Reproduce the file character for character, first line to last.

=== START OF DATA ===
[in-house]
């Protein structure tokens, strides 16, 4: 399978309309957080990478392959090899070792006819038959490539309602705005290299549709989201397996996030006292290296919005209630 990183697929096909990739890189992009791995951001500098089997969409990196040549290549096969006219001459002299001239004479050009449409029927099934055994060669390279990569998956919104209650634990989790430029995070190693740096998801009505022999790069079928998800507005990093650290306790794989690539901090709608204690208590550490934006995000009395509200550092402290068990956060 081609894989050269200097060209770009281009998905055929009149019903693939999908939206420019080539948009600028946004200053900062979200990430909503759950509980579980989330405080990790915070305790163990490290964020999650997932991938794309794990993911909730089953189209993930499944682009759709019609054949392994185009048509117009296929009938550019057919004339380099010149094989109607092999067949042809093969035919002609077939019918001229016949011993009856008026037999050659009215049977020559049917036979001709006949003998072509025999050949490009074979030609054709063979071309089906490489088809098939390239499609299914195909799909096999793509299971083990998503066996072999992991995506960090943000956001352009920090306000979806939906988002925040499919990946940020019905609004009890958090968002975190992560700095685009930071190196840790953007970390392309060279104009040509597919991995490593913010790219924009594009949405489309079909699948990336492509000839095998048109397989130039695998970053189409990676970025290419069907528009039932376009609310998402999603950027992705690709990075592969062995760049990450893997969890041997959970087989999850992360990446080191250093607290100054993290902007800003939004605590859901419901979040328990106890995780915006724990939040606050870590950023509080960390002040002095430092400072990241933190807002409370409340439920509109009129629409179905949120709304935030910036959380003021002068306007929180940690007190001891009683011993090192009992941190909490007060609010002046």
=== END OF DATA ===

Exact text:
[in-house]
């Protein structure tokens, strides 16, 4: 399978309309957080990478392959090899070792006819038959490539309602705005290299549709989201397996996030006292290296919005209630 990183697929096909990739890189992009791995951001500098089997969409990196040549290549096969006219001459002299001239004479050009449409029927099934055994060669390279990569998956919104209650634990989790430029995070190693740096998801009505022999790069079928998800507005990093650290306790794989690539901090709608204690208590550490934006995000009395509200550092402290068990956060 081609894989050269200097060209770009281009998905055929009149019903693939999908939206420019080539948009600028946004200053900062979200990430909503759950509980579980989330405080990790915070305790163990490290964020999650997932991938794309794990993911909730089953189209993930499944682009759709019609054949392994185009048509117009296929009938550019057919004339380099010149094989109607092999067949042809093969035919002609077939019918001229016949011993009856008026037999050659009215049977020559049917036979001709006949003998072509025999050949490009074979030609054709063979071309089906490489088809098939390239499609299914195909799909096999793509299971083990998503066996072999992991995506960090943000956001352009920090306000979806939906988002925040499919990946940020019905609004009890958090968002975190992560700095685009930071190196840790953007970390392309060279104009040509597919991995490593913010790219924009594009949405489309079909699948990336492509000839095998048109397989130039695998970053189409990676970025290419069907528009039932376009609310998402999603950027992705690709990075592969062995760049990450893997969890041997959970087989999850992360990446080191250093607290100054993290902007800003939004605590859901419901979040328990106890995780915006724990939040606050870590950023509080960390002040002095430092400072990241933190807002409370409340439920509109009129629409179905949120709304935030910036959380003021002068306007929180940690007190001891009683011993090192009992941190909490007060609010002046």